U.S. agribusiness representatives travel to Cuba

U.S. agricultural sector aims to expand sales to Cuba despite embargo

By Hatzel Vela - Cuba Correspondent, Andrea Torres - Digital Reporter/Producer

HAVANA - Rep. Rick Crawford, R-Jonesboro, didn't waste any time. He traveled to Cuba right after voters re-elected the military veteran to his fifth term representing Arkansas' 1st District -- the largest rice-growing district in the country. 

Crawford, 52, was among the Americans with the U.S. Agricultural Coalition for Cuba, or USACC, who were in Havana on Thursday to participate in a three-day conference aiming to increase trade with Cuba. They will remain there until Saturday. 

Since former President Barack Obama allowed agricultural sales, the U.S. private sector has sold $5.7 billion in food to Cuba, according to the U.S.-Cuba Trade and Economic Council. Crawford wants the U.S. embargo, which Congress imposed in 1961, out of the way.

"I believe we are closer than we have ever been," Crawford said. 

There is plenty of opportunity. According to the World Food Bank, Cuba imports between 70 to 80 percent of its domestic food requirements. The top imports are poultry, corn, wheat and soybeans and most of the food is coming from China, Spain, Italy, Argentina and Mexico, according to economic data.

Last year, Crawford was in discussions with U.S. Rep. Carlos Curbelo about legislation to attach an excise tax on some agricultural exports to Cuba. Democrat Debbie Mucarsel-Powell unseated Curbelo on Tuesday. 

With the Democrats in control of the House, Crawford wants to reintroduce the bill, which would also lift the credit restriction to allow U.S. entities to engage in credit transactions. 

Crawford believes in his mission. Arkansas was a major exporter of rice to Cuba before Fidel Castro took power. The Arkansas Rice Growers Association and the Arkansas Farm Bureau are members of the USACC. 

Crawford, who serves on the Permanent Select Committee on Intelligence, also serves on the House Agriculture and Transportation and Infrastructure committees, and he co-founded the Congressional Rice Caucus and the Congressional Chicken Caucus.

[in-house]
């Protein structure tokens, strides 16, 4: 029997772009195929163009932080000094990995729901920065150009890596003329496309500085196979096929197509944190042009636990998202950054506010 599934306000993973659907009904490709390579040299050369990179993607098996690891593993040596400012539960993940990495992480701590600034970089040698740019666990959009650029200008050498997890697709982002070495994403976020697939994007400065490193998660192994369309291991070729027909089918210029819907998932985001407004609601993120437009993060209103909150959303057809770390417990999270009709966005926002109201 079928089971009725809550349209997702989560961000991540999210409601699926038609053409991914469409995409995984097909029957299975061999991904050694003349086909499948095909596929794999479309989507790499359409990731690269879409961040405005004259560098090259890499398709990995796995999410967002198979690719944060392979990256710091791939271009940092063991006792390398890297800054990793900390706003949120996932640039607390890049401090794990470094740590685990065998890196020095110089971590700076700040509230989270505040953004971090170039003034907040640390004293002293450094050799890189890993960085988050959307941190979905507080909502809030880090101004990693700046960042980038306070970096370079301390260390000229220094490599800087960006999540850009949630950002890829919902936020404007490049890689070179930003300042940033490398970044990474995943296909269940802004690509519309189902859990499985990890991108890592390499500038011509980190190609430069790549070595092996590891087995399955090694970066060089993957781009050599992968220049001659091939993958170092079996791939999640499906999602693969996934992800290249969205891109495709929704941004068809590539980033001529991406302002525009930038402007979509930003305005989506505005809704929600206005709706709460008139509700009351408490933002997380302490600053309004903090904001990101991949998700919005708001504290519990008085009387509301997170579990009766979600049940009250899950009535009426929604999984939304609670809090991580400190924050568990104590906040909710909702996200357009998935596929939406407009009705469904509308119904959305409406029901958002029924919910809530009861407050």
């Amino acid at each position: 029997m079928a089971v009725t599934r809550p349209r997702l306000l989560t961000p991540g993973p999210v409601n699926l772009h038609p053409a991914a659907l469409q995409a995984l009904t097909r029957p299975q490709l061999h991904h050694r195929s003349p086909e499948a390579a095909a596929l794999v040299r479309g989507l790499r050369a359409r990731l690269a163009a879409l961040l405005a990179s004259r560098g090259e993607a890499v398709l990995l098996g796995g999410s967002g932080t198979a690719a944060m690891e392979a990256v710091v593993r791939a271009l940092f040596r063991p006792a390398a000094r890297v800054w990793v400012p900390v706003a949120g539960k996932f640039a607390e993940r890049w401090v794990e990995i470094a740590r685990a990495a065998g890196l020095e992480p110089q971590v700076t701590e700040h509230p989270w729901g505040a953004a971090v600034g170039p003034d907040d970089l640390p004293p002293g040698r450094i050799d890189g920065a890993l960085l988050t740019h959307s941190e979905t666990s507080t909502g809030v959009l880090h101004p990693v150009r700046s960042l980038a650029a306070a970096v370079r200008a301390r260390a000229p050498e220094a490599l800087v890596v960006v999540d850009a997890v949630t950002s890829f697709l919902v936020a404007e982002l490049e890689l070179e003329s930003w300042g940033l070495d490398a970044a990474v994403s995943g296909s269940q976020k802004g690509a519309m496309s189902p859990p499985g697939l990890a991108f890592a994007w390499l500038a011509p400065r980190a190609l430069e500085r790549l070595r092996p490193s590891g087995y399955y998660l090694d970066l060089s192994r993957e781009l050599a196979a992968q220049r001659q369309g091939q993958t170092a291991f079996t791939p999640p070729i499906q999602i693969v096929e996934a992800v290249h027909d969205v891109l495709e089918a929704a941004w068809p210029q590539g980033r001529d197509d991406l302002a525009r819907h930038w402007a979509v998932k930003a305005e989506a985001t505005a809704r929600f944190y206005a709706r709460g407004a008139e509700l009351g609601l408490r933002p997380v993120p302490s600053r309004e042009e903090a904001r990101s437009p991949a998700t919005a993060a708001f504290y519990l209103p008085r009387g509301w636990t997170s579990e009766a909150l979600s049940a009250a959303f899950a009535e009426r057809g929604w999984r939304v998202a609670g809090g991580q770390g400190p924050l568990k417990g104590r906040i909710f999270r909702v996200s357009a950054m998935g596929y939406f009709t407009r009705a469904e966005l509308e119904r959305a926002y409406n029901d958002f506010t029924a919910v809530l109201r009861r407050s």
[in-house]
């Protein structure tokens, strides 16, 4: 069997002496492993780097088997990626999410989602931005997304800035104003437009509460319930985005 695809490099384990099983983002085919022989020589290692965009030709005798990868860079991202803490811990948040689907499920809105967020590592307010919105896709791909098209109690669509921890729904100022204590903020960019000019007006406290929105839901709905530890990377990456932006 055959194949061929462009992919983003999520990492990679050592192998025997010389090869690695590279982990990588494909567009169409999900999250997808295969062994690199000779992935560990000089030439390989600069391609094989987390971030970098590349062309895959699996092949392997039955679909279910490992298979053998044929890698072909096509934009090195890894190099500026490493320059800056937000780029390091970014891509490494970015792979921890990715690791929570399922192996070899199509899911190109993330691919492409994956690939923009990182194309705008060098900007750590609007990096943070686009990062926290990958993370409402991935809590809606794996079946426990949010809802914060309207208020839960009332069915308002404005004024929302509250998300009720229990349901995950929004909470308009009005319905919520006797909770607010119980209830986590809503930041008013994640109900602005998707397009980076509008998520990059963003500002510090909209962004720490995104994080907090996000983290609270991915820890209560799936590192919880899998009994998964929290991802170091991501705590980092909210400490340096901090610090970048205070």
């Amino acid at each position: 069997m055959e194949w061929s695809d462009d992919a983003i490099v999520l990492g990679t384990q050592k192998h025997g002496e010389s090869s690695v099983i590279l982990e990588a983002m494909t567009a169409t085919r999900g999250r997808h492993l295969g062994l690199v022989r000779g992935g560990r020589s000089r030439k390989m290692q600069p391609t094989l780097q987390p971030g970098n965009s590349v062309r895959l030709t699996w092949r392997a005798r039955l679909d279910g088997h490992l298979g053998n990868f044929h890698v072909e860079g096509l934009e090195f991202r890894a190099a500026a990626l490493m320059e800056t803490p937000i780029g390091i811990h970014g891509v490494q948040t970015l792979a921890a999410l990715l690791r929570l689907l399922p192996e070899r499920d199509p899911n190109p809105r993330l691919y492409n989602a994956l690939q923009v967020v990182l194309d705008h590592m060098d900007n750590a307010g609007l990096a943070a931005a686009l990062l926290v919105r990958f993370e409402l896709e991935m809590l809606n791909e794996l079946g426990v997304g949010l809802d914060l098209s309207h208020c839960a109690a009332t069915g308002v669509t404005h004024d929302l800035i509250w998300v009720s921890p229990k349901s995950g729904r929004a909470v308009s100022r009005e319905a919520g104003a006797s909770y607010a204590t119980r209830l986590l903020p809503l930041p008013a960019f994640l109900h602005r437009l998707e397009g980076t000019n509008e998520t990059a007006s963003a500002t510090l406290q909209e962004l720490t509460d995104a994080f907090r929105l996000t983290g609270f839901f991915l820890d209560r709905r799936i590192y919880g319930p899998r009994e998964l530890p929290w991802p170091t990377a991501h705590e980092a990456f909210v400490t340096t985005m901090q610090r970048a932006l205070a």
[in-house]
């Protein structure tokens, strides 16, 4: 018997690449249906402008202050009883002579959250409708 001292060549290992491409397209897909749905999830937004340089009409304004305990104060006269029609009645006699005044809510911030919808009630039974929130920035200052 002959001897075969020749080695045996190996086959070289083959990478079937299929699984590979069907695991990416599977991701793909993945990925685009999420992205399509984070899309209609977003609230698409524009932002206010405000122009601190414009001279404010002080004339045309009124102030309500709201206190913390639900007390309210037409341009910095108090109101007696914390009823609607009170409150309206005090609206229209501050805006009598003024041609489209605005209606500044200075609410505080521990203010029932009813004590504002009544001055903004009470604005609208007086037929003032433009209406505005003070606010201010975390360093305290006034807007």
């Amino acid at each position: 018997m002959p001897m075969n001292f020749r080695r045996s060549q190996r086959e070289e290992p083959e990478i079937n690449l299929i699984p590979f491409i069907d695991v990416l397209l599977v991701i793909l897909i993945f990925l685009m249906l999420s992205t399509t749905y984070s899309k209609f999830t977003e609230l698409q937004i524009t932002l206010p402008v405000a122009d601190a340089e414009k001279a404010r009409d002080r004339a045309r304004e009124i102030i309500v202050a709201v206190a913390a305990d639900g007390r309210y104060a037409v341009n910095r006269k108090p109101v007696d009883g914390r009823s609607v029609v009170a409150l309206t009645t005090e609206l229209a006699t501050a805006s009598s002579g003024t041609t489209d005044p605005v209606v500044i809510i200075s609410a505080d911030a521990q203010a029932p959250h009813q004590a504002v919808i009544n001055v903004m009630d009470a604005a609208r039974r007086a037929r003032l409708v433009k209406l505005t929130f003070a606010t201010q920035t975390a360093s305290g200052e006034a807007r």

The Republican talked to President Donald Trump and said he was interested in the bill. 

"The president is all about expanding trade opportunities and this is certainly good for rural America," Crawford said. "And I think he recognizes opportunities when he sees it."

Cuban government critics in Congress, like Sen. Marco Rubio, say they are not opposed to American farmers offering their products to a market. They are opposed to spending taxpayer's money on Cuban properties owned by the Cuban military. 

"It's entirely possible there a lot of Democratic co-sponsors on this bill," Crawford said. "They could introduce that. And if they do, the appetite for this is much greater in the Senate than it has been in the House."

During the first day of the conference, Jose Miguel Rodriguez de Armas, Cuba's deputy agriculture minister, talked about the important role agriculture plays in the development of the island's economy. He said nonstate cooperatives are now producing almost 80 percent of the domestic output. 

"Our country finds itself fully updating its economic model," De Armas said during the conference. 

Cuban president Miguel Diaz-Canel comes into power as the Communist Party leader Raul Castro deals with a cash crunch. 

China, Cuba's first trading partner, reported Cuba's payment problems last year. If the U.S. agribusiness is able to offer credit, this could present an opportunity for Cuban officials who also need food imports to fuel the island's growing tourism industry. 

 

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